And even though we shouldn't be surprised when a woman is a master at the game, Dupuis finds it worthy of note. "I think it should be pointed out," she says. "Because the reason that more women are able to enter the field of rock is because there's been more visibility for women, and I think that there's a snowball effect. I think it's dangerous to point it out when making comparisons between people who sound nothing alike. I think many people are frustrated by only getting compared to female singers when their band doesn't sound like the people they're compared to, but in terms of building community and increasing visibility for people who want to enter a field that's been so dominated by, you know, straight white cis men, I think it is important to showcase what is possible that exists." With a smile she adds: "Also it's just exciting to see less dudes."

As we walk around the gallery, Dupuis tells me Judith Bernstein (born 1942) had a hard time showcasing her artwork most of her life—often censored or rejected by galleries. A few years ago, Observer published a piece about the under-appreciated art of Bernstein, who only found wide recognition recently. Bernstein, unable to show most of her work, co-founded A.I.R. Gallery (Artists in Residence Gallery), a female-only space, in 1972.

Dupuis, too, is currently working on a very cool project right now to help out fellow women in her field. Though the name and many of the details are under wraps, it's a website that acts as a directory for women working in the field of music. "I feel like I've spent my whole life buying canonical indie rock by men and guitar pedals that are built by men and working with male sound engineers and producers, and I've been a bit more conscientious about seeking out women working in production," she says. "But it's hard because there's not really a good network for finding them. Like I switched out all my pedals on my pedal board to be ones designed by women, but there aren't too many. There are three—maybe four—companies where women are engineering the pedals, so I'm in the very early stages of building a database of women who work in music in a non-performative role. So that would be like, sound engineers, or monitor engineers, or guitar repairers, and it would be a searchable database by city, so if you're booking a tour and you're like, 'I want to play in Cincinnati in a venue that's owned by a woman,' you'd be able to type in Cincinnati and see who are the women who are working in music in that city." Dupuis, a respected artist in her scene, with a strong, loyal following, is just the candidate to help change the game.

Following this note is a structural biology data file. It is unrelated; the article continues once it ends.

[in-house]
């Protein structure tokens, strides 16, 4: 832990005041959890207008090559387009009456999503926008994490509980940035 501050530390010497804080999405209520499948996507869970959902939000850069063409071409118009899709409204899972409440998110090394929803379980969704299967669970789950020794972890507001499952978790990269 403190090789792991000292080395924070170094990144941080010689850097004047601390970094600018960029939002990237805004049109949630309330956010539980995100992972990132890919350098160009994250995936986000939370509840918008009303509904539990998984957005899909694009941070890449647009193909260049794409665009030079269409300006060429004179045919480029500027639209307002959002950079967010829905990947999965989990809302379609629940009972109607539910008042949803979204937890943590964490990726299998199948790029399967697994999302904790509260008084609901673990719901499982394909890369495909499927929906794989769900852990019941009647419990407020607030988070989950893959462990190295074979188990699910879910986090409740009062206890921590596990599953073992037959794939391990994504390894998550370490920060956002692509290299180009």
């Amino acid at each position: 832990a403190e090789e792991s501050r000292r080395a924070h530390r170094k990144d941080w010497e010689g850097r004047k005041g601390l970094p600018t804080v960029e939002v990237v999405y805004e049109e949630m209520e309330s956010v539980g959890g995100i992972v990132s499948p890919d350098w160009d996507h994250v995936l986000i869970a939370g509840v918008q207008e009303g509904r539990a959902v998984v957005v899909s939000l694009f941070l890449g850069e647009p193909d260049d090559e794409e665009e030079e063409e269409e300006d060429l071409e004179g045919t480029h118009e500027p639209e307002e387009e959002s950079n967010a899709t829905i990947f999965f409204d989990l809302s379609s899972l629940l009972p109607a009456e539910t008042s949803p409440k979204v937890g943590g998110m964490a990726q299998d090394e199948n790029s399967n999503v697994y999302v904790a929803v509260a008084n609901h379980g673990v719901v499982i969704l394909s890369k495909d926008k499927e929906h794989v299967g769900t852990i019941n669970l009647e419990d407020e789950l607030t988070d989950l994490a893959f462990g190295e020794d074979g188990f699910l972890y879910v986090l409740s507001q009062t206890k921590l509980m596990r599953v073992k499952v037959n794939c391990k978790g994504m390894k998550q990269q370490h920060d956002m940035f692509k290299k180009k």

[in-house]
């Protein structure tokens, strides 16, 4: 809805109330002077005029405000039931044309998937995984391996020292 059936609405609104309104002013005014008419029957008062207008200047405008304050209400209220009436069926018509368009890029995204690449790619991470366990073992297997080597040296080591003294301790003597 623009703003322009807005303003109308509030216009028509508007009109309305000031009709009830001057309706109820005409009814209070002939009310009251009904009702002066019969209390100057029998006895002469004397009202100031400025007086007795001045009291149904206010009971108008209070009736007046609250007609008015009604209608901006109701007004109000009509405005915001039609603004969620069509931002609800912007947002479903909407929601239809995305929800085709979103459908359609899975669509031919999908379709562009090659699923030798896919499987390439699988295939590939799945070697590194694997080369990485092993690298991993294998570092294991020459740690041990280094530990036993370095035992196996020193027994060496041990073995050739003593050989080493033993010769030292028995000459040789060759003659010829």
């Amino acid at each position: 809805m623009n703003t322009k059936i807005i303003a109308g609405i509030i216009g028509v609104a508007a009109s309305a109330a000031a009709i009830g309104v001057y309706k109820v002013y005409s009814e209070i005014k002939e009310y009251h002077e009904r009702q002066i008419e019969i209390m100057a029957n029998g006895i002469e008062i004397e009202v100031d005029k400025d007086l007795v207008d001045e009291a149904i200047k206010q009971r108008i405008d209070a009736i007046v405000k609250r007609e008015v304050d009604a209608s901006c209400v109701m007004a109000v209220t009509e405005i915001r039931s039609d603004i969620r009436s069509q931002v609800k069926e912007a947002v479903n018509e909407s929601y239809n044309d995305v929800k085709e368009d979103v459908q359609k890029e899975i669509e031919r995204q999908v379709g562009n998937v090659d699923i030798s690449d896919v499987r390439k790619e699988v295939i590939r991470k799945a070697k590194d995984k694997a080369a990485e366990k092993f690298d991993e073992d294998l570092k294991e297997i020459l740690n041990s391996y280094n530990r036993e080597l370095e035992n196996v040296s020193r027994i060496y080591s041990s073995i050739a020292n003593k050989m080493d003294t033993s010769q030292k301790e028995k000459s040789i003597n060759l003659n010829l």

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A lesser-known fact about Sadie Dupuis is that she's also a visual artist. She creates her own album art, including the terrarium on their cover of their most recent release, Foil Deer. While visiting a museum in Amsterdam, Dupuis was inspired by a gold deer statue called "Le Cerf" by early 20th century artist Ossip Zadkine. Though she usually does two-dimensional art, Dupuis (daughter of an artist mom) gave herself a 3D art project. "I knew I wanted to do a diorama," she says. "I used the gold deer as the starting off point, but I filled it with all kinds of things and I sewed paper flowers. I went to the craft store and got a bunch of different kinds of brushes. It was a very slow process while building this piece, but it was fun."

Though Sadie's own art isn't as provocative as Bernstein's, she's always had a liking for that stuff. "Something I've always liked is when women who are artists—when representing themselves—do it in kind of a grotesque, ugly way," she says. "I think it's an interesting look at conventions of beauty and the way in which women are expected to be presented in this upright way." Naturally, Dupuis is also a horror fan. (Their "Raising the Skate" video is a tribute to 1977 cult horror Hausu.) "I'm fine with any gore or torture-form style," she says. "I've always liked supernatural, spooky, witchy stuff. I think that kind of goes along with the grotesque."

Kristen Yoonsoo Kim is a staff writer for Complex. Follow her @kristenyoonsoo.